Bank of Uganda gets IMF resident supervisor

Friday September 6 2019

Meeting. Mr Mutebile (L) chats with Mr Arshad

Meeting. Mr Mutebile (L) chats with Mr Arshad Rab during the stakeholders meeting early this week. PHOTO BY STEPHEN OTAGE  

By Stephen Otage

Bank of Uganda has said the International Monetary Fund (IMF) has assigned a resident bank supervisor to assist the governor supervise activities in the banking sector.
Speaking during a high level stakeholders’ engagement on building the 21st century economy and a resilient financial sector early this week, Mr Emmanuel Tumusiime Mutebile, the Bank of Uganda governor, said despite the recent rumblings in Parliament, the IMF acknowledged that Bank of Uganda’s supervision had been good despite weaknesses in some areas.
“Bank of Uganda remains focused on maintaining strong supervision. IMF sent us a resident bank supervision advisor to help strengthen supervision so that we get strong financial performance going forward,” he said, noting that the bank has been going through difficult times in Parliament over the closure of banks whose internal governance and controls were found lacking forcing them to be closed.
The Central Bank was recently accused in Parliamentary report of failing to act within the law while closing banks.
The report noted that some banks were sold without inventory reports while others were sold through suspected collusion.
The stakeholder’s engagement was organised by Uganda Development Bank to discuss how Uganda can leverage on current challenges such as youth unemployment, poor agricultural production methods and low consumption of electricity, to create alternatives anchored around a highly technological era.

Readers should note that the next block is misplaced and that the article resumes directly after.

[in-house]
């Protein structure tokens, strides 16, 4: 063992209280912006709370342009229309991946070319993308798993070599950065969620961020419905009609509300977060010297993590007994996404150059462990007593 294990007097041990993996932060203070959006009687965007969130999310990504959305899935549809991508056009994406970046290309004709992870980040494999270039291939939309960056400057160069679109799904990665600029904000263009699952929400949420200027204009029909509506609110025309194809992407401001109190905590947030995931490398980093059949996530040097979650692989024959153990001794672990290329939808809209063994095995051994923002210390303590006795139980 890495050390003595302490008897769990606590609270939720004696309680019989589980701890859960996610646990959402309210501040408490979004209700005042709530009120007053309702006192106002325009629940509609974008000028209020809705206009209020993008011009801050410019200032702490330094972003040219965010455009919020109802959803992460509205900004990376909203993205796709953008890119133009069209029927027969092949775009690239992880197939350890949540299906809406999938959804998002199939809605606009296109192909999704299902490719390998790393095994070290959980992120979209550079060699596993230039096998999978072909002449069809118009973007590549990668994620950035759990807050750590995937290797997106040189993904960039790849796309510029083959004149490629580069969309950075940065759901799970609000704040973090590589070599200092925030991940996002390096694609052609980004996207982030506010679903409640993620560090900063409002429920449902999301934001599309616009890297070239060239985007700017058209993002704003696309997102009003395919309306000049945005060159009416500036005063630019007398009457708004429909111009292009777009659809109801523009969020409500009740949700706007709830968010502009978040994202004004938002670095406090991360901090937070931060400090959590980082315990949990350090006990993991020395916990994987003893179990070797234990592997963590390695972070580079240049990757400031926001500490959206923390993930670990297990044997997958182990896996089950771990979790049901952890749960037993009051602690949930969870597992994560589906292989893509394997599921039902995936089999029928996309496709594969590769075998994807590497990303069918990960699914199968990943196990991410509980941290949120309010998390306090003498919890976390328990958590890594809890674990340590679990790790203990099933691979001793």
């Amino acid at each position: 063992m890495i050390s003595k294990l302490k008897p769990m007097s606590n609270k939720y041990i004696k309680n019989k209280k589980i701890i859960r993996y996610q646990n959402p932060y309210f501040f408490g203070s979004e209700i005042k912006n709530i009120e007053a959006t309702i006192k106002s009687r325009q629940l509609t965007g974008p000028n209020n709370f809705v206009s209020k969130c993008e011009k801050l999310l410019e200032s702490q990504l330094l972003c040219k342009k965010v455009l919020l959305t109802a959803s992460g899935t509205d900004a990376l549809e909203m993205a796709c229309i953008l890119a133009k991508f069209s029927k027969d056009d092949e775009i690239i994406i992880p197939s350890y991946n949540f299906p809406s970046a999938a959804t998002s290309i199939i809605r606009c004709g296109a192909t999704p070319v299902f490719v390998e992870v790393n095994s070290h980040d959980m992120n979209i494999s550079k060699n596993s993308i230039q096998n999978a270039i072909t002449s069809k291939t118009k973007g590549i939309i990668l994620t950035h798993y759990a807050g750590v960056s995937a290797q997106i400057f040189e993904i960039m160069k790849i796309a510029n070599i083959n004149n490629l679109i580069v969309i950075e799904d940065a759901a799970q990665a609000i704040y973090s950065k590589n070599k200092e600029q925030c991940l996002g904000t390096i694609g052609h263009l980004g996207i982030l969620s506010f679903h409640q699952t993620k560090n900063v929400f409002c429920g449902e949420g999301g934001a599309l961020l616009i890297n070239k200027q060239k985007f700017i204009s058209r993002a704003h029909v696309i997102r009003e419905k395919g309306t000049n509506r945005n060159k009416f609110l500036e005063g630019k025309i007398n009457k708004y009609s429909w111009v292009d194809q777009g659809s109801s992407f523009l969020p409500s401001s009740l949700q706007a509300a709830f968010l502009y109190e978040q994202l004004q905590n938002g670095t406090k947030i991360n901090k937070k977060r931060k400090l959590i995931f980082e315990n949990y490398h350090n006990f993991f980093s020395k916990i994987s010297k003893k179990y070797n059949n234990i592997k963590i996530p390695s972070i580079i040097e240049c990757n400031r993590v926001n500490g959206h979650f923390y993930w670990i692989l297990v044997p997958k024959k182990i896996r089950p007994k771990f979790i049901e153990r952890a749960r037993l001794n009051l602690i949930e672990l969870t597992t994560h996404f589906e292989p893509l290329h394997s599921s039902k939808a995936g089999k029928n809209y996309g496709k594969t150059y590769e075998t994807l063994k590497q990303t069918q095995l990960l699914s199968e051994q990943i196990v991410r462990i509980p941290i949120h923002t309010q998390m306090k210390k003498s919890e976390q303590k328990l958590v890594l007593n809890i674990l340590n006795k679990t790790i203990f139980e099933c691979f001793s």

Mr Arshad Rab, the European Organisation for Sustainable Development chief executive officer and the keynote speaker, said the current technology disruptions, is an opportunity which is creates a new world order of borderless economic operations.
Government, he said, must take immediate action to ensure that the current disruptive technologies are used as a lever to create alternatives that will work for Ugandans.
“This is a new world where factories are working on artificial intelligence, materials are delivered using driverless trucks, materials are converted into goods without human interaction meaning the future of growth requires more creativity,” he said.
The agriculture of the next generation, he said, will require technologies such as drones and sensors to detect soil moisture in gardens and mobile apps to monitor crop growth, noting that government should take advantage of the current disruptions to digitalise different sectors of the economy.
In the eye of the storm
Towards the end of last year, Bank of Uganda was in the eye of the storm during a Parliamentary probe, which highlighted supervision of the Central Bank as a key challenge that had largely exposed it.